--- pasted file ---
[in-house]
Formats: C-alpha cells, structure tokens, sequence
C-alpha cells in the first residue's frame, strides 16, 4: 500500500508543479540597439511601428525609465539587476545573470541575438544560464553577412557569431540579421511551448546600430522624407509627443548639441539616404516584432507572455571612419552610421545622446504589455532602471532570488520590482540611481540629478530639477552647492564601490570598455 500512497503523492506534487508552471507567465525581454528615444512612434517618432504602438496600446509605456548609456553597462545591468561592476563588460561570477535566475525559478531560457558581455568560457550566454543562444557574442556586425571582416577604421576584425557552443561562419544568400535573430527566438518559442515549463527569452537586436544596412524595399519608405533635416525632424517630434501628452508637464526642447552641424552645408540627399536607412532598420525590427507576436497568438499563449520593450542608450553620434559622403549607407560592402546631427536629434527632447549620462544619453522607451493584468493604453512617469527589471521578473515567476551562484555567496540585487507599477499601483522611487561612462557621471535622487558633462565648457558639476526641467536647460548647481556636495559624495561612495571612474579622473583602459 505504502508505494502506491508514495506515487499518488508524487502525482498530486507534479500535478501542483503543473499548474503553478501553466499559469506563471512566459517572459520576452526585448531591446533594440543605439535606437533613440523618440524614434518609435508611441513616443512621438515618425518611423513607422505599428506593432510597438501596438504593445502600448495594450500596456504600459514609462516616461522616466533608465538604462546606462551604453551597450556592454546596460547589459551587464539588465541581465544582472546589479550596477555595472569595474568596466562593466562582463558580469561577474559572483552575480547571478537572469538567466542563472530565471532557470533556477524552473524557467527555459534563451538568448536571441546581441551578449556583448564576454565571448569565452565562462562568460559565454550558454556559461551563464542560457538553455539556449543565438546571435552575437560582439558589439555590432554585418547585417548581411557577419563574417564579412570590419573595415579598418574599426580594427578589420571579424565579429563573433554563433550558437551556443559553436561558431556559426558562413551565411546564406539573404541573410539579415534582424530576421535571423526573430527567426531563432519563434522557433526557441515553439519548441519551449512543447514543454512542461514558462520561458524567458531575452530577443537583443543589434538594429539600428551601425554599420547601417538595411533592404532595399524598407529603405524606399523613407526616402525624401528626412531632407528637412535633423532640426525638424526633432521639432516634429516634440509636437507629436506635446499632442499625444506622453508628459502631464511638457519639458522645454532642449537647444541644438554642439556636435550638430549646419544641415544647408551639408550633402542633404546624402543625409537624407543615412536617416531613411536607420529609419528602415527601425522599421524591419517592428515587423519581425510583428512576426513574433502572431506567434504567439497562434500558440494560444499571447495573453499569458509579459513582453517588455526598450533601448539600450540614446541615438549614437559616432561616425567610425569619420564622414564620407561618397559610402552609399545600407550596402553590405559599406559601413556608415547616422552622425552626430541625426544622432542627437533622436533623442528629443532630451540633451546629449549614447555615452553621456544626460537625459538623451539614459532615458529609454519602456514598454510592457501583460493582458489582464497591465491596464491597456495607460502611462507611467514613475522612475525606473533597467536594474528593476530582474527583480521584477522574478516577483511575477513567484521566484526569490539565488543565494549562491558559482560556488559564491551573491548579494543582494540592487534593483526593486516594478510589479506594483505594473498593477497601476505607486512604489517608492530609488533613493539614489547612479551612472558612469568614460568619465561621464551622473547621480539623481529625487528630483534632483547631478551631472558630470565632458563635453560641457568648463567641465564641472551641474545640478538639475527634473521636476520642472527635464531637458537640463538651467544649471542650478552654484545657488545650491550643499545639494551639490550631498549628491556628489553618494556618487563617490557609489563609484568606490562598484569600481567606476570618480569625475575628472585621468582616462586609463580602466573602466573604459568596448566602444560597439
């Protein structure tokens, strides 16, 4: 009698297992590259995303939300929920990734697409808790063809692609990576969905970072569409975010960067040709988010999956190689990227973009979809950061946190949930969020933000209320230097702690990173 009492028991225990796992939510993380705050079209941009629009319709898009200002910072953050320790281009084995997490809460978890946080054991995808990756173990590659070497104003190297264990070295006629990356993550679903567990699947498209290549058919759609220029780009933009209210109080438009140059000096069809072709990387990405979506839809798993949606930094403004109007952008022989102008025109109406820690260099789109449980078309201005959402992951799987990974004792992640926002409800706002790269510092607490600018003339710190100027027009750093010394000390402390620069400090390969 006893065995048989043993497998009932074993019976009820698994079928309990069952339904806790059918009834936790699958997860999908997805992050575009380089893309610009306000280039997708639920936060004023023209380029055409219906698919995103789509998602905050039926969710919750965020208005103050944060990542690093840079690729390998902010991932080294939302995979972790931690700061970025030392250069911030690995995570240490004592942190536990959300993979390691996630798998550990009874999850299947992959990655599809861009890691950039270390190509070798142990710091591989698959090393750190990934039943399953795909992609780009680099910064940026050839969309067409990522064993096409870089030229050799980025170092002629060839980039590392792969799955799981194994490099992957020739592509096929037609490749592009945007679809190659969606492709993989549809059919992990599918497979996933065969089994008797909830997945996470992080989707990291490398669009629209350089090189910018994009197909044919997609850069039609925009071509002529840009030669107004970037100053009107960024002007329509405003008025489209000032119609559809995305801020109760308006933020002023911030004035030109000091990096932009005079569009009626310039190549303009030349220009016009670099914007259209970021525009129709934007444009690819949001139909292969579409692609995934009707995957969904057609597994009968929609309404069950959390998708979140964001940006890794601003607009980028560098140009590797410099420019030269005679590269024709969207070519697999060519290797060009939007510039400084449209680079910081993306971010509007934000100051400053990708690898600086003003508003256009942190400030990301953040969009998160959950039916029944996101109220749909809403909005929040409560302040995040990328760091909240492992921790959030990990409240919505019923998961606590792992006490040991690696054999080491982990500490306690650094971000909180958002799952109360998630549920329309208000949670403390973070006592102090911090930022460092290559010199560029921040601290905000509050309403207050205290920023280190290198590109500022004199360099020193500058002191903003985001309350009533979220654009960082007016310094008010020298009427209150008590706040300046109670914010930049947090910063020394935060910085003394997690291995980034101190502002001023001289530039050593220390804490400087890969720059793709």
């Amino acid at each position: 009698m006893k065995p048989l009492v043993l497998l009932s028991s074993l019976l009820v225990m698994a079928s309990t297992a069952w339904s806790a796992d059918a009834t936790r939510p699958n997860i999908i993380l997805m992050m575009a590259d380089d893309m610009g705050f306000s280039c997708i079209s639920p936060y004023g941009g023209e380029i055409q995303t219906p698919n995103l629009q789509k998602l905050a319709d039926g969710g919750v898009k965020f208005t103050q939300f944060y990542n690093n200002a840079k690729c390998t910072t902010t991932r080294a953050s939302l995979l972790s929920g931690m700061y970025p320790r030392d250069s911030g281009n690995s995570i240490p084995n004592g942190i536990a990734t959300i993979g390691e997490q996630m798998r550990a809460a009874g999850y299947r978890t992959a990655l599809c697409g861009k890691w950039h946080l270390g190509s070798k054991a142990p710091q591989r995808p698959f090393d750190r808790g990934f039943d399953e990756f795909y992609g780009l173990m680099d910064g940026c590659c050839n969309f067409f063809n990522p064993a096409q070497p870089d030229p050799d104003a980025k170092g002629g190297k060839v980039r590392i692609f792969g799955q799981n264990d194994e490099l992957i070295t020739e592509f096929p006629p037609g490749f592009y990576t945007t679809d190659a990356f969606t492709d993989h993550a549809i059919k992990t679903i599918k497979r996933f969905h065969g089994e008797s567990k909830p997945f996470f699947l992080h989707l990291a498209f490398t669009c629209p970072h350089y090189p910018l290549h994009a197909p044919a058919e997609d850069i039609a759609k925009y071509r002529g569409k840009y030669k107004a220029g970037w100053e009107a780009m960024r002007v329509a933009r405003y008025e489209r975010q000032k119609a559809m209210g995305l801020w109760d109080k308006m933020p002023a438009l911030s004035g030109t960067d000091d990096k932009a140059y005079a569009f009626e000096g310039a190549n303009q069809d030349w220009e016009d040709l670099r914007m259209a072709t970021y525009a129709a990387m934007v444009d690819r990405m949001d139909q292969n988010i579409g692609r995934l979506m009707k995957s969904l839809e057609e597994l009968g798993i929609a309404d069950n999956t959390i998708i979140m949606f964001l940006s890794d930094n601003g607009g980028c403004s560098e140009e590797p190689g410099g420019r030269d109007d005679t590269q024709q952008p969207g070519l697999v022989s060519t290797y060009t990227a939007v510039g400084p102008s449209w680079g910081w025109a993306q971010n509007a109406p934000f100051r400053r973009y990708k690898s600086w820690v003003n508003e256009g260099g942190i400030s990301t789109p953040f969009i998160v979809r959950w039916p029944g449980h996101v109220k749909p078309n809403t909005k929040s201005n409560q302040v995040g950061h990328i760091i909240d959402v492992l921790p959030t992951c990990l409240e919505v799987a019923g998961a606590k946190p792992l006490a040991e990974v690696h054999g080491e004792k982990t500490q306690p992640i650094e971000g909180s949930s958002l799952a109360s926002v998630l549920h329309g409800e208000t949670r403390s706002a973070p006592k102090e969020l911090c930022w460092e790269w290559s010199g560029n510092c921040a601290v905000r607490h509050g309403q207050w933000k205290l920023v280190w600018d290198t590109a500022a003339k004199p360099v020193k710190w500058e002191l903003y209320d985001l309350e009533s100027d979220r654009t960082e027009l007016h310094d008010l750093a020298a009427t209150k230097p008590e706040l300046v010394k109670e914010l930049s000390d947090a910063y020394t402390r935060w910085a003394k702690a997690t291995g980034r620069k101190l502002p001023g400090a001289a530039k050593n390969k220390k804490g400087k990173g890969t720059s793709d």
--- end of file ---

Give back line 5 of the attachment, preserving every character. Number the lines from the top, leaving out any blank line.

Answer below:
């Amino acid at each position: 009698m006893k065995p048989l009492v043993l497998l009932s028991s074993l019976l009820v225990m698994a079928s309990t297992a069952w339904s806790a796992d059918a009834t936790r939510p699958n997860i999908i993380l997805m992050m575009a590259d380089d893309m610009g705050f306000s280039c997708i079209s639920p936060y004023g941009g023209e380029i055409q995303t219906p698919n995103l629009q789509k998602l905050a319709d039926g969710g919750v898009k965020f208005t103050q939300f944060y990542n690093n200002a840079k690729c390998t910072t902010t991932r080294a953050s939302l995979l972790s929920g931690m700061y970025p320790r030392d250069s911030g281009n690995s995570i240490p084995n004592g942190i536990a990734t959300i993979g390691e997490q996630m798998r550990a809460a009874g999850y299947r978890t992959a990655l599809c697409g861009k890691w950039h946080l270390g190509s070798k054991a142990p710091q591989r995808p698959f090393d750190r808790g990934f039943d399953e990756f795909y992609g780009l173990m680099d910064g940026c590659c050839n969309f067409f063809n990522p064993a096409q070497p870089d030229p050799d104003a980025k170092g002629g190297k060839v980039r590392i692609f792969g799955q799981n264990d194994e490099l992957i070295t020739e592509f096929p006629p037609g490749f592009y990576t945007t679809d190659a990356f969606t492709d993989h993550a549809i059919k992990t679903i599918k497979r996933f969905h065969g089994e008797s567990k909830p997945f996470f699947l992080h989707l990291a498209f490398t669009c629209p970072h350089y090189p910018l290549h994009a197909p044919a058919e997609d850069i039609a759609k925009y071509r002529g569409k840009y030669k107004a220029g970037w100053e009107a780009m960024r002007v329509a933009r405003y008025e489209r975010q000032k119609a559809m209210g995305l801020w109760d109080k308006m933020p002023a438009l911030s004035g030109t960067d000091d990096k932009a140059y005079a569009f009626e000096g310039a190549n303009q069809d030349w220009e016009d040709l670099r914007m259209a072709t970021y525009a129709a990387m934007v444009d690819r990405m949001d139909q292969n988010i579409g692609r995934l979506m009707k995957s969904l839809e057609e597994l009968g798993i929609a309404d069950n999956t959390i998708i979140m949606f964001l940006s890794d930094n601003g607009g980028c403004s560098e140009e590797p190689g410099g420019r030269d109007d005679t590269q024709q952008p969207g070519l697999v022989s060519t290797y060009t990227a939007v510039g400084p102008s449209w680079g910081w025109a993306q971010n509007a109406p934000f100051r400053r973009y990708k690898s600086w820690v003003n508003e256009g260099g942190i400030s990301t789109p953040f969009i998160v979809r959950w039916p029944g449980h996101v109220k749909p078309n809403t909005k929040s201005n409560q302040v995040g950061h990328i760091i909240d959402v492992l921790p959030t992951c990990l409240e919505v799987a019923g998961a606590k946190p792992l006490a040991e990974v690696h054999g080491e004792k982990t500490q306690p992640i650094e971000g909180s949930s958002l799952a109360s926002v998630l549920h329309g409800e208000t949670r403390s706002a973070p006592k102090e969020l911090c930022w460092e790269w290559s010199g560029n510092c921040a601290v905000r607490h509050g309403q207050w933000k205290l920023v280190w600018d290198t590109a500022a003339k004199p360099v020193k710190w500058e002191l903003y209320d985001l309350e009533s100027d979220r654009t960082e027009l007016h310094d008010l750093a020298a009427t209150k230097p008590e706040l300046v010394k109670e914010l930049s000390d947090a910063y020394t402390r935060w910085a003394k702690a997690t291995g980034r620069k101190l502002p001023g400090a001289a530039k050593n390969k220390k804490g400087k990173g890969t720059s793709d």